A Journal of Clinical Sleep Medicine study aimed to evaluate the diagnostic value of periodic snoring sound recorded at home to help diagnose obstructive sleep apnea.


We included 211 subjects, aged 18–83 (130 men), who were referred to our laboratory for suspicion of OSA, and had a technically successful overnight polygraphy, measured with the Nox T3 Sleep Monitor (Nox Medical, Iceland) with a built-in microphone. We analyzed the percentage of periodic snoring during the home sleep apnea study.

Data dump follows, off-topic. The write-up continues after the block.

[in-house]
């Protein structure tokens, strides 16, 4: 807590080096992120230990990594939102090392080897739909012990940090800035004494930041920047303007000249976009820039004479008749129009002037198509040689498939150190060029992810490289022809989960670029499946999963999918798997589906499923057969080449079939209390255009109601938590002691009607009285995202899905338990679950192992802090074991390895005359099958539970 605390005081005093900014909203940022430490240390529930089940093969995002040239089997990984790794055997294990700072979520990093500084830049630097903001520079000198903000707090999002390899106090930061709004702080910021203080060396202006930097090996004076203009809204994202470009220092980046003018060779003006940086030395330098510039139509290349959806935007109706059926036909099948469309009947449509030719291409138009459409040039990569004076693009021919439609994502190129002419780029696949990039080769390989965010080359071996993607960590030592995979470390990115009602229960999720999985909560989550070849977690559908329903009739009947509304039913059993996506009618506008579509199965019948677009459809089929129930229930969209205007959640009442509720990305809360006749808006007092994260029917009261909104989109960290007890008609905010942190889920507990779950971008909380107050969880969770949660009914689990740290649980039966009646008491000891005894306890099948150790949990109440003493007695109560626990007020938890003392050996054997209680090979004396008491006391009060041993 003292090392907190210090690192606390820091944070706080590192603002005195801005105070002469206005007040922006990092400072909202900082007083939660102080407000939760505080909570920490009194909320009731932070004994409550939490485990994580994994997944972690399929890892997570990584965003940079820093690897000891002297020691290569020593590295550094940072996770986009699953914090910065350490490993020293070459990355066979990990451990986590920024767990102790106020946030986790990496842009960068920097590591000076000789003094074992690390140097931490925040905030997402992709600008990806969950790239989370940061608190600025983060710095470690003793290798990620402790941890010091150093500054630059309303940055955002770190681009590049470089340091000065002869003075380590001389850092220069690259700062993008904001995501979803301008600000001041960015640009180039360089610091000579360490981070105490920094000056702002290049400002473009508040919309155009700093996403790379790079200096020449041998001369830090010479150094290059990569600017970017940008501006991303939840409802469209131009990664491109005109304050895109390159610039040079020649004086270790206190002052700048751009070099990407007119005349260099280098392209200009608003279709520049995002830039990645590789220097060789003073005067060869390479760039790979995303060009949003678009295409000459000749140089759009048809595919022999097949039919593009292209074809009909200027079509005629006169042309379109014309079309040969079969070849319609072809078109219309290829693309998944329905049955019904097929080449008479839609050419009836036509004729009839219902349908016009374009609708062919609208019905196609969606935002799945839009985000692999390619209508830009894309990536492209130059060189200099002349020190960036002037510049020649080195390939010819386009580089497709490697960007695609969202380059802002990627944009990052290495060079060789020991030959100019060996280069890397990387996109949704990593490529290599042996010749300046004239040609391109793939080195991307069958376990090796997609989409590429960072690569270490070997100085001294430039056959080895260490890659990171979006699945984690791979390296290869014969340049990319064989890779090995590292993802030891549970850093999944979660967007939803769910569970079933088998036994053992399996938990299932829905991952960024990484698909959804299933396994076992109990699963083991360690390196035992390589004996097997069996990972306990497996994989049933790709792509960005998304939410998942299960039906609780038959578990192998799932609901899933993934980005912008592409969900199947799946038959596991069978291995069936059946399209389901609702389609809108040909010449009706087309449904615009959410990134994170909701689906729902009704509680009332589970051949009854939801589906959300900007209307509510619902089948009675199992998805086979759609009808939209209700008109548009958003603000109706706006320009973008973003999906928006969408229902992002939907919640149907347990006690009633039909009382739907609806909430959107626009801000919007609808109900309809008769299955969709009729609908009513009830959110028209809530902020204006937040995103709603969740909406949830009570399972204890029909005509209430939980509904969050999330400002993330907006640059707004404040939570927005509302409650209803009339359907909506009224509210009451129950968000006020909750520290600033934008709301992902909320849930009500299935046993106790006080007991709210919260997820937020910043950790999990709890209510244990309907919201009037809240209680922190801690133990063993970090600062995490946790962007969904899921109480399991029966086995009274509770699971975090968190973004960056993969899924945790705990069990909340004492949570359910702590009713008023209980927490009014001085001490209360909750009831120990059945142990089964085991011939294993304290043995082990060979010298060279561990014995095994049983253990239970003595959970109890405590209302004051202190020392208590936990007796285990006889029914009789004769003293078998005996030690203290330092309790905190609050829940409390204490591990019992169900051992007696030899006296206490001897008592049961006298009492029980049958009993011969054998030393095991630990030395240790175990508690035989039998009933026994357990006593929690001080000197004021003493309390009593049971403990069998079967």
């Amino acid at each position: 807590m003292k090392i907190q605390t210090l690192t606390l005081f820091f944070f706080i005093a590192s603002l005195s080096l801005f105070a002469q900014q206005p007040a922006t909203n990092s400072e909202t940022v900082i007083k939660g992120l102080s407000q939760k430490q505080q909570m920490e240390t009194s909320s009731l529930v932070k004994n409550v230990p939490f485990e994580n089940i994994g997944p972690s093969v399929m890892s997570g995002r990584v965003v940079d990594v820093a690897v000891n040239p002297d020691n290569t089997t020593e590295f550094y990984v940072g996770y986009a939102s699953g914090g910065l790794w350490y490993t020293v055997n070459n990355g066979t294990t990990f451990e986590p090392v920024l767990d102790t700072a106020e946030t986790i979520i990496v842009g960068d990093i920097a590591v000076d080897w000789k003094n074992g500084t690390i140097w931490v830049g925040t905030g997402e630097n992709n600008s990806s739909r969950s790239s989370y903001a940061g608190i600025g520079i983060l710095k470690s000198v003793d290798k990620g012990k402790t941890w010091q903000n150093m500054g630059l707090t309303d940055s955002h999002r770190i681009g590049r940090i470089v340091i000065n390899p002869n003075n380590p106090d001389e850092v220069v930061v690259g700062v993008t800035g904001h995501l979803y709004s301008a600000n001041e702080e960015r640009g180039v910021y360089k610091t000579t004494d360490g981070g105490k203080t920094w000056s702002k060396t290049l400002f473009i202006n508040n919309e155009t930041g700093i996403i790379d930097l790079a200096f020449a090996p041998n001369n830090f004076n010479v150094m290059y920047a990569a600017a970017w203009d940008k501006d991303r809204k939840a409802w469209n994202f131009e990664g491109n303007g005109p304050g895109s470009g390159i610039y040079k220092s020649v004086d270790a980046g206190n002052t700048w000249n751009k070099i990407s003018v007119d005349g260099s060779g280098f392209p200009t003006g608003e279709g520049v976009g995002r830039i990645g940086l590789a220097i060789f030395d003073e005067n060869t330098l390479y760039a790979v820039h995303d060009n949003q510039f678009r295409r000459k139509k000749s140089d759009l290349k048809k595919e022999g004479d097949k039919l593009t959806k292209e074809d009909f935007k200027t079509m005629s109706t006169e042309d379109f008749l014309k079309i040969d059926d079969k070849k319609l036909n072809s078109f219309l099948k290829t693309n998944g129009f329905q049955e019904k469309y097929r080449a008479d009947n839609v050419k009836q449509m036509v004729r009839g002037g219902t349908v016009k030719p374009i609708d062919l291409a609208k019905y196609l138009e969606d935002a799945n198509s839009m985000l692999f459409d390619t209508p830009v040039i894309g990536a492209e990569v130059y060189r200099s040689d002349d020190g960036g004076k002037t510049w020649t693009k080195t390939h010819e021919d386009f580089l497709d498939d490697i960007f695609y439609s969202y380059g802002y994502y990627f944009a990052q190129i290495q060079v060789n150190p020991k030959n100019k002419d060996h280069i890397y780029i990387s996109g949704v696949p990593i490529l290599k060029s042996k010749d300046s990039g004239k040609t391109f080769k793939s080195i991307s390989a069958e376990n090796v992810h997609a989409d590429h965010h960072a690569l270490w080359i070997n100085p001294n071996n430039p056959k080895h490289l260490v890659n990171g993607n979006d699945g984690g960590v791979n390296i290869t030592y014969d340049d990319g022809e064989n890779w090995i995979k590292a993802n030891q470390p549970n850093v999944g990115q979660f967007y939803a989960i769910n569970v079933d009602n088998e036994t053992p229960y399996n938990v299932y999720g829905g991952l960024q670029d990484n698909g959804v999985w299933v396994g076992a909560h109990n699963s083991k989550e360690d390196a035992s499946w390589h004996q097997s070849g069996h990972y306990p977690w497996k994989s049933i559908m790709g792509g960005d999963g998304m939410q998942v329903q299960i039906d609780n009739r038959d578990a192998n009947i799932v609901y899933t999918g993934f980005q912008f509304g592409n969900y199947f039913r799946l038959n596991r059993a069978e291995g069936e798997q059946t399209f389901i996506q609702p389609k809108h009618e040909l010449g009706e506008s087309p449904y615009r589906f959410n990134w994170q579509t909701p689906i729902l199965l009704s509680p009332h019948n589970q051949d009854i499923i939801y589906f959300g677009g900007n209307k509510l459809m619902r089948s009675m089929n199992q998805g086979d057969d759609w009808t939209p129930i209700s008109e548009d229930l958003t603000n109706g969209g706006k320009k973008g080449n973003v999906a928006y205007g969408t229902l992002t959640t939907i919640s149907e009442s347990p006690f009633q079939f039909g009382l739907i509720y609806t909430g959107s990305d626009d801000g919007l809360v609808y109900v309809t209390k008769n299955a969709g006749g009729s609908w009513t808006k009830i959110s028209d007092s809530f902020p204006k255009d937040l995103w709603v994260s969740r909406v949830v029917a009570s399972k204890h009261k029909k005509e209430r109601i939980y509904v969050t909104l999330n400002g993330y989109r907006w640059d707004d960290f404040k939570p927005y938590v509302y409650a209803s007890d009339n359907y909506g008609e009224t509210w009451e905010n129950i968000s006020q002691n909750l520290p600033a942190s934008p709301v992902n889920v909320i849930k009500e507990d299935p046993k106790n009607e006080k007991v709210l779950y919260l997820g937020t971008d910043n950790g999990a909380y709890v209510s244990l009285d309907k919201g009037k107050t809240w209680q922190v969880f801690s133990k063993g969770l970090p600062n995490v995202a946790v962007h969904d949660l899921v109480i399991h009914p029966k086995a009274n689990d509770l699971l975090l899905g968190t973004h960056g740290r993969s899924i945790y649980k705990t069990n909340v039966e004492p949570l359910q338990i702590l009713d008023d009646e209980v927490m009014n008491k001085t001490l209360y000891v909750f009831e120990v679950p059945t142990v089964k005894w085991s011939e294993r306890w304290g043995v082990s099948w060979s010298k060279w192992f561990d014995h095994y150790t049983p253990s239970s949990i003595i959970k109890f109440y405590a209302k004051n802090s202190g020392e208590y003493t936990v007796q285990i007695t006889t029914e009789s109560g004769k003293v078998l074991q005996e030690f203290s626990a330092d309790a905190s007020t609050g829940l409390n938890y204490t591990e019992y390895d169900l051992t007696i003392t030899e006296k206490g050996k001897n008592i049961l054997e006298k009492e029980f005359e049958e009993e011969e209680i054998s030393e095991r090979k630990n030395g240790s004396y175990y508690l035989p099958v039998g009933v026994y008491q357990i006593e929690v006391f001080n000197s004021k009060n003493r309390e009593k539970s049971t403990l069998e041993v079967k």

Apnea-hypopnea index (AHI) ranged from 0.1 to 116 events/h and the percentage of periodic snoring from 1% to 97%. We found a strong positive correlation (r = 0.727, p < 0.001) between periodic snoring and AHI. The correlation was slightly stronger among female, younger, and obese subjects. The best threshold value of the periodic snoring for predicting an AHI > 15 events/h with as high sensitivity as possible was found to be 15%. There, sensitivity was 93.3%, specificity 35.1%, and negative predictive value 75.0%.

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